Optical low pass filter No No Yes Yes
Battery life (CIPA)
LCD/EVF
340/290 shots per charge 340/270 shots per charge 350/270 shots per charge 370/310 shots per charge
Weight w/ battery 625 g 465 g 599 g 627 g
MSRP $3,199 body only $2,299 body only $1,699 body only $2,999 body only



Now that's what I call a power-up. Nvidia has announced that several gaming notebooks will be making the jump from mobile to desktop graphics via the company's Nvidia GeForce GTX 980 chip -- a world's first. Not to be confused with its mobile-minded cousin, the 980M, this chip will deliver a significant boost in power to laptops that were already pretty stacked in performance. Nvidia claims that the desktop chips are 35 percent faster than the 980M and 50 percent faster than last generation's 880M card.  - See more at: http://www.laptopmag.com/articles/nvidia-desktop-gpus-gaming-laptops#sthash.5X9iRQOo.dpufssf,msf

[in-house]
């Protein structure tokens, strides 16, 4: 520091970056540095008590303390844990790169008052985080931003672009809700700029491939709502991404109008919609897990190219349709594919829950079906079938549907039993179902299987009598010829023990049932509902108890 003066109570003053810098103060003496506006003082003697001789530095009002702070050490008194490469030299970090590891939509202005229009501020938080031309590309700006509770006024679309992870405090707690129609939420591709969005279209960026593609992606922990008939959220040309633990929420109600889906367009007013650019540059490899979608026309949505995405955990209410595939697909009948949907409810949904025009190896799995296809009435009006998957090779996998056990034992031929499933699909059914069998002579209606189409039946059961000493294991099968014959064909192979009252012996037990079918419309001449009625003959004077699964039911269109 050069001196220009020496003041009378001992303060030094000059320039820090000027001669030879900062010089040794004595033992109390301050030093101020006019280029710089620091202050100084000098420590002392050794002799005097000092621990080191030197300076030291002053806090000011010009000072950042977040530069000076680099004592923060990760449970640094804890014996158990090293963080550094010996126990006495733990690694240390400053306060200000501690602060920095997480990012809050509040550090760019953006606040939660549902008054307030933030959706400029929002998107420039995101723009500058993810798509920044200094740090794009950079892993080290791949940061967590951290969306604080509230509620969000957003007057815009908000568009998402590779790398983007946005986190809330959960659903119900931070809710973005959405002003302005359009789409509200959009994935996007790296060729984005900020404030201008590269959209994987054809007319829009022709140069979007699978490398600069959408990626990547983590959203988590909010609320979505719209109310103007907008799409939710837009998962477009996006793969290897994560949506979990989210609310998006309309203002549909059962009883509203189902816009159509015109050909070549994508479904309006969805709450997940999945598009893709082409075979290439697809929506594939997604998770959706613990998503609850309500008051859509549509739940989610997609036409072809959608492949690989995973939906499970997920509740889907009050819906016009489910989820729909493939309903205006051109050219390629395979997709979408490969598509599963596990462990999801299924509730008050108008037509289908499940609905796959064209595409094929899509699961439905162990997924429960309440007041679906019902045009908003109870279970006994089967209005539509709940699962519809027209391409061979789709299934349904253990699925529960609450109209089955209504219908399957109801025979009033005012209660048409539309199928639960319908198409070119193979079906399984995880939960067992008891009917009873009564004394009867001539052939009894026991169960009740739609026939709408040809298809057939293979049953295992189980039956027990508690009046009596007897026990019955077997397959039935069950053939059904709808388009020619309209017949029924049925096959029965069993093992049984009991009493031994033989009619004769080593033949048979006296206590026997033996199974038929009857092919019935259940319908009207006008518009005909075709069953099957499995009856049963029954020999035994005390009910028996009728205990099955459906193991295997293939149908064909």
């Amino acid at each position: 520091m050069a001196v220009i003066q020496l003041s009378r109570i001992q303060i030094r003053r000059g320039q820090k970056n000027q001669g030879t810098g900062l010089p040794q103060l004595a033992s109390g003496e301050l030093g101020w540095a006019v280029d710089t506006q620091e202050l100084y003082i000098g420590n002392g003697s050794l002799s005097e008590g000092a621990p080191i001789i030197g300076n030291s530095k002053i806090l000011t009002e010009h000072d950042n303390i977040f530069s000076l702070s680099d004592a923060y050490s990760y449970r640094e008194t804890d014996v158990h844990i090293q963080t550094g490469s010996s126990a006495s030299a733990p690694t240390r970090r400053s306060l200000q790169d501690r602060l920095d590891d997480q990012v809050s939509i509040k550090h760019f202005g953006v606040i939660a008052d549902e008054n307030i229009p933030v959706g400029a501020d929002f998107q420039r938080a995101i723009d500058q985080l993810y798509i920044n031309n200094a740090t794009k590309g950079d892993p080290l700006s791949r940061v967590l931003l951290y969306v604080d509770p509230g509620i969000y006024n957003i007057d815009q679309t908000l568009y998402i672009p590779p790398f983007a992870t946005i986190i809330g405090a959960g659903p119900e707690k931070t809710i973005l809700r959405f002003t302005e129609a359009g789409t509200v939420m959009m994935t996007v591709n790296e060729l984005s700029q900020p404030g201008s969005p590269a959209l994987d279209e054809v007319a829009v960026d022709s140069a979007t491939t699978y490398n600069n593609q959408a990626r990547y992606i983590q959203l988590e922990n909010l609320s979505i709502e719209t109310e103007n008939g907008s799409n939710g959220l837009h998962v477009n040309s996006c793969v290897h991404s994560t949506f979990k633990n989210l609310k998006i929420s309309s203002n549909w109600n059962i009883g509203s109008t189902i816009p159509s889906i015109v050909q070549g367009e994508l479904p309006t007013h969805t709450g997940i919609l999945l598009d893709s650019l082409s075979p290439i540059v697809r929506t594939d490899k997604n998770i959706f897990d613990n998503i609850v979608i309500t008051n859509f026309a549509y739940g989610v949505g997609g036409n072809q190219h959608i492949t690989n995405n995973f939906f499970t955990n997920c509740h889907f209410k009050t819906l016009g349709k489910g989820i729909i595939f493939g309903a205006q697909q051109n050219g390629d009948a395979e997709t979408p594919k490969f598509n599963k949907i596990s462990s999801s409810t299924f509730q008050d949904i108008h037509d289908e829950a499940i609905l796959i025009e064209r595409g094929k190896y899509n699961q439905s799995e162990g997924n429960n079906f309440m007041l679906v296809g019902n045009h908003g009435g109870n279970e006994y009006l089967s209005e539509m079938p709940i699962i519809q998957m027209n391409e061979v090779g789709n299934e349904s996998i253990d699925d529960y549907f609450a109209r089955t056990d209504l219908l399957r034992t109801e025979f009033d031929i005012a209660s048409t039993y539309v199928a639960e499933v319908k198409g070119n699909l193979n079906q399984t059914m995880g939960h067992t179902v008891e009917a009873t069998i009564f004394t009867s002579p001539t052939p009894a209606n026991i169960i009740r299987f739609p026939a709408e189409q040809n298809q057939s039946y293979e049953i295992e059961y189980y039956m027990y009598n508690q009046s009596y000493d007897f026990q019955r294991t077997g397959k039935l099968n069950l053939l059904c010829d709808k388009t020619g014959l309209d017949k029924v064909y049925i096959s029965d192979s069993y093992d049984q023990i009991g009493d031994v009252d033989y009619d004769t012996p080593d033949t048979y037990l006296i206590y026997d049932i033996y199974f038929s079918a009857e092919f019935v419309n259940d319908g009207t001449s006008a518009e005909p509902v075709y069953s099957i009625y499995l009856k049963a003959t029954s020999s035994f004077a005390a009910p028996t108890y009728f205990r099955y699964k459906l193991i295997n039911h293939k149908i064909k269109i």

Now that's what I call a power-up. Nvidia has announced that several gaming notebooks will be making the jump from mobile to desktop graphics via the company's Nvidia GeForce GTX 980 chip -- a world's first. Not to be confused with its mobile-minded cousin, the 980M, this chip will deliver a significant boost in power to laptops that were already pretty stacked in performance. Nvidia claims that the desktop chips are 35 percent faster than the 980M and 50 percent faster than last generation's 880M card.  - See more at: http://www.laptopmag.com/articles/nvidia-desktop-gpus-gaming-laptops#sthash.5X9iRQOo.dpuf
Now that's what I call a power-up. Nvidia has announced that several gaming notebooks will be making the jump from mobile to desktop graphics via the company's Nvidia GeForce GTX 980 chip -- a world's first. Not to be confused with its mobile-minded cousin, the 980M, this chip will deliver a significant boost in power to laptops that were already pretty stacked in performance. Nvidia claims that the desktop chips are 35 percent faster than the 980M and 50 percent faster than last generation's 880M card.  - See more at: http://www.laptopmag.com/articles/nvidia-desktop-gpus-gaming-laptops#sthash.5X9iRQOo.dpufdsmd,sdsmdss,mdm,sd